William Rawle, A View of the Constitution of the United States 57--59 1829 (2d ed.)
It must however be acknowledged that in no respect have the enlarged and profound views of those who framed the constitution, nor the expectations of the public when they adopted it, been so completely frustrated as in the practical operation of the system so far as relates to the independence of the electors.
It was supposed that the election of these two high officers would be committed to men not likely to be swayed by party or personal bias, who would act under no combination with others, and be subject neither to intimidation or corruption. It was asserted that the choice of several persons to form an intermediate body of electors, would be much less apt to convulse the community with extraordinary movements, than the choice of one who was himself to be the final object of their wishes.
Whether ferments and commotions would accompany a general election by the whole body of the people, and whether such a mode of election could be conveniently practised in reference to the ratio of representatives prescribed in the constitution, is yet to be ascertained; but experience has fully convinced us, that the electors do not assemble in their several states for a free exercise of their own judgments, but for the purpose of electing the particular candidate who happens to be preferred by the predominant political party which has chosen those electors. In some instances the principles on which they are chosen are so far forgotten, that the electors publicly pledge themselves to vote for a particular individual, and thus the whole foundation of this elaborate system is destroyed.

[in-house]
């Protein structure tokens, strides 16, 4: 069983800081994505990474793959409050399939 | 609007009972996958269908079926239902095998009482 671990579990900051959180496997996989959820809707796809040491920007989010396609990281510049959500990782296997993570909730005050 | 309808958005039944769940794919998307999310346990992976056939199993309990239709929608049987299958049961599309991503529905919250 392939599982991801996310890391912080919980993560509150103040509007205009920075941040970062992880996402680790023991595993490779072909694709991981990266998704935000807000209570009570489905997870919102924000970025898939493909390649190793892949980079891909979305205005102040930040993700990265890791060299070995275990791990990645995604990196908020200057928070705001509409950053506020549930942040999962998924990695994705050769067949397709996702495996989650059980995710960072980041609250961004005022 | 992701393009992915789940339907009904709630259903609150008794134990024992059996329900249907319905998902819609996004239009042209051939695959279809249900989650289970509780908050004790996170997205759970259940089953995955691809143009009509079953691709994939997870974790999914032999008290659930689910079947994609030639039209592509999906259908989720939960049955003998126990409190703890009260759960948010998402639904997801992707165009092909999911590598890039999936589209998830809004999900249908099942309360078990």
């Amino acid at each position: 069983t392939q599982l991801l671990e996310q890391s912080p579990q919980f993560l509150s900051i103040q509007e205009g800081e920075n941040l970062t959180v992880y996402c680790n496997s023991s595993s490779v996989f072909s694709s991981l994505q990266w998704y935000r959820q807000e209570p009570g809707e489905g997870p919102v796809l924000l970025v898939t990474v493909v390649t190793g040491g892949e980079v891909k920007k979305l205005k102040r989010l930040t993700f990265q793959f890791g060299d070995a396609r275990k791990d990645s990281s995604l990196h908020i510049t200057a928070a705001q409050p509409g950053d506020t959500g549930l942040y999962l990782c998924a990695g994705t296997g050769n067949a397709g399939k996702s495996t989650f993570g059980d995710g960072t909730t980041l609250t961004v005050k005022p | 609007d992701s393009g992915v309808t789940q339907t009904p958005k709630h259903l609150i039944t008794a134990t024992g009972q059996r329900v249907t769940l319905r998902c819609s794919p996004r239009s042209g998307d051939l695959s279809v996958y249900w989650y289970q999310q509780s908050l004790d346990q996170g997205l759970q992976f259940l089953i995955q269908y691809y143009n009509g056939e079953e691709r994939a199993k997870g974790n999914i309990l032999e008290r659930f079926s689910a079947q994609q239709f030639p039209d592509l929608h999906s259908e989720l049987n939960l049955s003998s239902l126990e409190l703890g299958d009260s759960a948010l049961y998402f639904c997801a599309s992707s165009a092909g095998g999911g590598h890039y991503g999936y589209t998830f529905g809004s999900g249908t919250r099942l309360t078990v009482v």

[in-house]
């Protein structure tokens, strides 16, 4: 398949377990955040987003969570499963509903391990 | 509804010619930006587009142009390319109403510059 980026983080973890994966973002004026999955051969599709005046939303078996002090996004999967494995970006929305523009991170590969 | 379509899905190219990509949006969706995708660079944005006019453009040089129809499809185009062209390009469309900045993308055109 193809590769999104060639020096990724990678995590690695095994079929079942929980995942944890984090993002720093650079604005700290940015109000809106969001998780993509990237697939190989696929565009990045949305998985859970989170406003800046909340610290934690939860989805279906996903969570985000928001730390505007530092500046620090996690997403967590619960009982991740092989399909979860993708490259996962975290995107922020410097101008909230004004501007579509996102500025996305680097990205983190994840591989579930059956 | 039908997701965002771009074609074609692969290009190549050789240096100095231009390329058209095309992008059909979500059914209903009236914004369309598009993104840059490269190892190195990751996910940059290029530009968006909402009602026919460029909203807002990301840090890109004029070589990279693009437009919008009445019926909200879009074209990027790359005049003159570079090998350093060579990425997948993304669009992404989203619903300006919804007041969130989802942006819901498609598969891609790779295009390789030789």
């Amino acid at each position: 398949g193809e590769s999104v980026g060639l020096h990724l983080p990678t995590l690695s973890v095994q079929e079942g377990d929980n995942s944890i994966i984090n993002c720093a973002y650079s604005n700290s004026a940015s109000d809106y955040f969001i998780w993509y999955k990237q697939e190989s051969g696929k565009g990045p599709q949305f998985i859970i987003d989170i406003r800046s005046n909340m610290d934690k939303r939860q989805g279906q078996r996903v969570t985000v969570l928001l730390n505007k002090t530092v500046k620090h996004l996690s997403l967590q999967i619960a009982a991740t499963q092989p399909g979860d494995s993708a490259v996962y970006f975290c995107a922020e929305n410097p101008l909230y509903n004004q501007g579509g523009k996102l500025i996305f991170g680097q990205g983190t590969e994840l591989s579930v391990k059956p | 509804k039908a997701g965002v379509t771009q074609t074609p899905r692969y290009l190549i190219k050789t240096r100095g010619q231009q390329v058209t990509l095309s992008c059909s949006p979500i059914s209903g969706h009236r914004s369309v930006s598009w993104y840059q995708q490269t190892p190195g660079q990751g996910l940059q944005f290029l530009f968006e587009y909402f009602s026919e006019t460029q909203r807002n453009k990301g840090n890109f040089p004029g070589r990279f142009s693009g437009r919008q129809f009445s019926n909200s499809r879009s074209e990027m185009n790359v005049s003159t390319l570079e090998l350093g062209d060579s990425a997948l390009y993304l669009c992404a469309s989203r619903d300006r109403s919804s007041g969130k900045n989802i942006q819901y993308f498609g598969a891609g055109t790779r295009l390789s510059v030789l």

Another innovation has also been introduced. Members of congress, entrusted only with the power of ordinary legislation, have frequently formed themselves into a regular body at the seat of government, and undertaken to point out to the people certain persons as proper objects of their choice. Although the mild and plausible garb of recommendation is alone assumed, yet its effect is known and felt to have been often great and sometimes irresistible.
If the Constitution, as originally proposed, had contained a direct provision that the president and vice president should be chosen by a majority of the two houses of congress, it is not probable that this part of it would have been adopted.
That the chief executive magistrate should be the creature of the legislature; that he should view in them the source from which he sprung, and by which he was to be continued, would at once destroy the dignity and independence of his station, and render him no longer what the Constitution intended,--an impartial and inflexible administrator of the public interests. To the people alone he would no longer consider himself responsible, but he would be led to respect, and would be fearful to offend, a power higher than the people.
Such principles cannot be found in the Constitution; and it is wholly inconsistent with its spirit and its essence, to effectuate indirectly, that which directly is not avowed or intended. These instances fully prove that the safety of the people greatly depends on a close adherence to the letter and spirit of their excellent Constitution; but it is probable that a late failure will prevent a renewal of the last mentioned attempt. And in reference to the election of 1828, it has not been renewed, but, with a strict adherence to the forms prescribed, the voice of a great majority of the people has decided the choice.
Before we close the subject, it is proper to add that, in one respect, the caution of the Constitution cannot be violated--no senator or representative or person holding an office of trust or profit under the United States can be an elector, and therefore the vote of every such person would be void.
Rawle, William. A View of the Constitution of the United States of America. 2d ed. Philadelphia, 1829. Reprint. New York: Da Capo Press, 1970.
© 1987 by The University of Chicago